Case 64



Catholic Action of Hawaii/Peace Education Project v. Brown, 468 F. Supp. 190 (D. Haw. 1979), rev'd, 643 F.2d 569 (9th Cir. 1980), rev'd sub nom. Weinberger v. Catholic Action of Hawaii/Peace Education Project, 454 U.S. 139 (1981).

Plaintiffs sought to enjoin the Navy from using newly constructed munitions facilities on the Pearl Harbor Naval Base in Honolulu, Hawaii, that were capable of storing and maintaining nuclear weapons. Whether nuclear weapons were to be stored in the facility was classified information that could not be made public for reasons of national security. The Navy had prepared a classified environmental impact assessment which concluded that the project would have no significant impact on the environment, as defined by the National Environmental Policy Act (NEPA), and no effect, under the terms of the National Historic Preservation Act (NHPA), on the Okiokiolepe Fishpond, a site listed in the National Register of Historic Places. The Navy did not prepare an environmental impact statement (EIS).

After rejecting the defendant's claim of laches, the district court concluded that, "as a result of the conclusion reached in the environmental impact assessment," the Navy had not violated NHPA. 468 F. Supp. at 193.

The district court denied plaintiffs' motion for an injunction, finding that the Navy's decision that the submission of an environmental impact statement would conflict with the national security provisions of the Atomic Energy Act was reasonable. Id. at 193. The Ninth Circuit reversed this conclusion, holding that the Navy should prepare a hypothetical EIS for public information. 643 F.2d at 571-72. Once this was done, the Ninth Circuit envisioned that the district court would then determine the effect on the historic fishpond. Id. at 272.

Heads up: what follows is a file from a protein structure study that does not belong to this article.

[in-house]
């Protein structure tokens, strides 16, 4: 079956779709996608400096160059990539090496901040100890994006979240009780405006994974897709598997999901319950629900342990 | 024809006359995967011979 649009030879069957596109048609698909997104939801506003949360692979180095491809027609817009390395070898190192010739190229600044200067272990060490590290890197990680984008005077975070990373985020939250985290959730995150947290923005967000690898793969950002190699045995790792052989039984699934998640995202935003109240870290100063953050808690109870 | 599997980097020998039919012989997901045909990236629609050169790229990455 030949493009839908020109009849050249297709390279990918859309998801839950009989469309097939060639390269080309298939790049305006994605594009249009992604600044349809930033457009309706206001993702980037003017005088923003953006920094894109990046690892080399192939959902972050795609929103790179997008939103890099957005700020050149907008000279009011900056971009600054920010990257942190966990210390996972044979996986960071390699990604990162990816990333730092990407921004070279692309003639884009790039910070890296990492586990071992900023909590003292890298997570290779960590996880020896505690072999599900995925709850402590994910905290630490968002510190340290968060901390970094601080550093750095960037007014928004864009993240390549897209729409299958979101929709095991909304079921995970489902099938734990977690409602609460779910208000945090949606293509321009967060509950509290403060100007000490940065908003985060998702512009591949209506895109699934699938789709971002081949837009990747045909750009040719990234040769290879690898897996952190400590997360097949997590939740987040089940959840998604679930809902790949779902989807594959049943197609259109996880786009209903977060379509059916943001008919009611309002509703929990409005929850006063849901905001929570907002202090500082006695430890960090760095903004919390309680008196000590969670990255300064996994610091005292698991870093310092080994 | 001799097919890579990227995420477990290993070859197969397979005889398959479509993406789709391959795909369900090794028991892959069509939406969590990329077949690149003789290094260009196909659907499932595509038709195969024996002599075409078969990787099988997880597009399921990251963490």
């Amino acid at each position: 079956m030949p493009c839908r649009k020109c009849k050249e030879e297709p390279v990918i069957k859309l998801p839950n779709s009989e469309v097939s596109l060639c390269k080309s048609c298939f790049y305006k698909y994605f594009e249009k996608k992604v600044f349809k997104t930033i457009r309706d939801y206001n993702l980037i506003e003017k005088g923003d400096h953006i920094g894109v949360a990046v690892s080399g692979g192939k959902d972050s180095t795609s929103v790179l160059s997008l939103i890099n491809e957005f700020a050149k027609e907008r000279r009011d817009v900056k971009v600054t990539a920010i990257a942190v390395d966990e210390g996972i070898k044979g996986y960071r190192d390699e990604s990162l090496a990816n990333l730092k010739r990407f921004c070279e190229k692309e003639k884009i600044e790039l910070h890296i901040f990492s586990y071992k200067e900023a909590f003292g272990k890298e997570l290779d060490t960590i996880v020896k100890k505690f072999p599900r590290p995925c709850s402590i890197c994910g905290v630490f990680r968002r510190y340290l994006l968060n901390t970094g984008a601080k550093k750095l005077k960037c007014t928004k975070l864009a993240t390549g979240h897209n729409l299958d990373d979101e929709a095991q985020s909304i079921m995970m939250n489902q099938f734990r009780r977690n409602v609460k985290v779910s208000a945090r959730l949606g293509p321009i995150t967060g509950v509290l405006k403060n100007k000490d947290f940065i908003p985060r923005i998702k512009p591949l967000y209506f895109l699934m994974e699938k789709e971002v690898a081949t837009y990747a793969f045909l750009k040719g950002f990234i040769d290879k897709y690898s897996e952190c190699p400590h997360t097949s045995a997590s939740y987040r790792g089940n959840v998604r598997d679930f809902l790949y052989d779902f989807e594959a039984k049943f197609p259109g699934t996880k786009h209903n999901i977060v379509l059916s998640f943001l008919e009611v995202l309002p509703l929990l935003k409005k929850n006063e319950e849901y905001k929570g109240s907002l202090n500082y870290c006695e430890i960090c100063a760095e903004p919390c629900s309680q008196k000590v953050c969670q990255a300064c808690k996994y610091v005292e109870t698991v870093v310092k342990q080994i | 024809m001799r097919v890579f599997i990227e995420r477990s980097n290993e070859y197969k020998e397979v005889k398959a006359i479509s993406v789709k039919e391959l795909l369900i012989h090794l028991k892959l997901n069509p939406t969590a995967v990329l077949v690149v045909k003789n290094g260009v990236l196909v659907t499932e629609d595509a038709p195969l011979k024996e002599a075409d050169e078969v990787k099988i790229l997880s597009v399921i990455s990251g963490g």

The Supreme Court reversed the Ninth Circuit's requirement that a hypothetical EIS be prepared, holding that because information on the facility could be withheld from public disclosure under the Freedom of Information Act, NEPA's disclosure requirements did not apply. 454 U.S. at 145. Nevertheless, NEPA's requirement that the Navy consider environmental consequences in its decisionmaking would still apply, and if the Navy determined that an EIS was necessary, it could prepare the EIS solely for internal use. Id. at 146. The Supreme Court did not address the NHPA issues.

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